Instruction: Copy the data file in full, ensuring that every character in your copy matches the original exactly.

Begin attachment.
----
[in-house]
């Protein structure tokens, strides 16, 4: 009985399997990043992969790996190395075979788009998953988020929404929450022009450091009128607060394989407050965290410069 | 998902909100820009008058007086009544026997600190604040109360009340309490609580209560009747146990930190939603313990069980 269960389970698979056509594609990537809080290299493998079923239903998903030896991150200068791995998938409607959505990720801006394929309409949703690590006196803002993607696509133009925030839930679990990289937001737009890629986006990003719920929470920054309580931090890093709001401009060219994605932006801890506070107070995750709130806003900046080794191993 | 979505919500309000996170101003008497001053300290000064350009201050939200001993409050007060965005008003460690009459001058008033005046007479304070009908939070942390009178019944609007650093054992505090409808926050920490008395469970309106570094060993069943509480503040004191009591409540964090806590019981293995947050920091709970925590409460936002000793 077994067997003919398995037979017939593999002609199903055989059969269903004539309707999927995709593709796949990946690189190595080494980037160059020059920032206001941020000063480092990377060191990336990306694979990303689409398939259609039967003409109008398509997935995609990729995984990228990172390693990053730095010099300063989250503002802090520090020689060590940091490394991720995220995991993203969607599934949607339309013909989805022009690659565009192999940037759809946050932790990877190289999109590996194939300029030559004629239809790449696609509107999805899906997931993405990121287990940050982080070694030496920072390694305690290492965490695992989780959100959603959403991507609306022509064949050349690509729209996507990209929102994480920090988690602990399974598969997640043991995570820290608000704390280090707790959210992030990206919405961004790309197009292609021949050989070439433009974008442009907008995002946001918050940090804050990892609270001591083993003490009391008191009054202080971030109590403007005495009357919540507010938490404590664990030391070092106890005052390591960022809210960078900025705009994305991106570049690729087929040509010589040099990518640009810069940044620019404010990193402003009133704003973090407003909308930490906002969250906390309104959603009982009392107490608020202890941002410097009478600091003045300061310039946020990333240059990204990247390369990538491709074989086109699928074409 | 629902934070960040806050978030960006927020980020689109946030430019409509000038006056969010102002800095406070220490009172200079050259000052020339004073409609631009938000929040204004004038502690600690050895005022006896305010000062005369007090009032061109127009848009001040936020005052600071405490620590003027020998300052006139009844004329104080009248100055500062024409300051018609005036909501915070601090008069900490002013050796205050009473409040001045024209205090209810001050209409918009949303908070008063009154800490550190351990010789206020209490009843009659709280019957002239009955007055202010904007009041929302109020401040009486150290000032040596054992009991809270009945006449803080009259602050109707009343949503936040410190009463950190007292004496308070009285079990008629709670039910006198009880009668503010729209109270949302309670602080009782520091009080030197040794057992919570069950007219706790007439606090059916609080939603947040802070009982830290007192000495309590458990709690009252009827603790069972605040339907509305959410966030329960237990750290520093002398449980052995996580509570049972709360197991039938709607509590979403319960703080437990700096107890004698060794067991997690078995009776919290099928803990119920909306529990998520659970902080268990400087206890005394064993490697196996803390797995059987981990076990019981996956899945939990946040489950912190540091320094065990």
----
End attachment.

[in-house]
């Protein structure tokens, strides 16, 4: 009985399997990043992969790996190395075979788009998953988020929404929450022009450091009128607060394989407050965290410069 | 998902909100820009008058007086009544026997600190604040109360009340309490609580209560009747146990930190939603313990069980 269960389970698979056509594609990537809080290299493998079923239903998903030896991150200068791995998938409607959505990720801006394929309409949703690590006196803002993607696509133009925030839930679990990289937001737009890629986006990003719920929470920054309580931090890093709001401009060219994605932006801890506070107070995750709130806003900046080794191993 | 979505919500309000996170101003008497001053300290000064350009201050939200001993409050007060965005008003460690009459001058008033005046007479304070009908939070942390009178019944609007650093054992505090409808926050920490008395469970309106570094060993069943509480503040004191009591409540964090806590019981293995947050920091709970925590409460936002000793 077994067997003919398995037979017939593999002609199903055989059969269903004539309707999927995709593709796949990946690189190595080494980037160059020059920032206001941020000063480092990377060191990336990306694979990303689409398939259609039967003409109008398509997935995609990729995984990228990172390693990053730095010099300063989250503002802090520090020689060590940091490394991720995220995991993203969607599934949607339309013909989805022009690659565009192999940037759809946050932790990877190289999109590996194939300029030559004629239809790449696609509107999805899906997931993405990121287990940050982080070694030496920072390694305690290492965490695992989780959100959603959403991507609306022509064949050349690509729209996507990209929102994480920090988690602990399974598969997640043991995570820290608000704390280090707790959210992030990206919405961004790309197009292609021949050989070439433009974008442009907008995002946001918050940090804050990892609270001591083993003490009391008191009054202080971030109590403007005495009357919540507010938490404590664990030391070092106890005052390591960022809210960078900025705009994305991106570049690729087929040509010589040099990518640009810069940044620019404010990193402003009133704003973090407003909308930490906002969250906390309104959603009982009392107490608020202890941002410097009478600091003045300061310039946020990333240059990204990247390369990538491709074989086109699928074409 | 629902934070960040806050978030960006927020980020689109946030430019409509000038006056969010102002800095406070220490009172200079050259000052020339004073409609631009938000929040204004004038502690600690050895005022006896305010000062005369007090009032061109127009848009001040936020005052600071405490620590003027020998300052006139009844004329104080009248100055500062024409300051018609005036909501915070601090008069900490002013050796205050009473409040001045024209205090209810001050209409918009949303908070008063009154800490550190351990010789206020209490009843009659709280019957002239009955007055202010904007009041929302109020401040009486150290000032040596054992009991809270009945006449803080009259602050109707009343949503936040410190009463950190007292004496308070009285079990008629709670039910006198009880009668503010729209109270949302309670602080009782520091009080030197040794057992919570069950007219706790007439606090059916609080939603947040802070009982830290007192000495309590458990709690009252009827603790069972605040339907509305959410966030329960237990750290520093002398449980052995996580509570049972709360197991039938709607509590979403319960703080437990700096107890004698060794067991997690078995009776919290099928803990119920909306529990998520659970902080268990400087206890005394064993490697196996803390797995059987981990076990019981996956899945939990946040489950912190540091320094065990």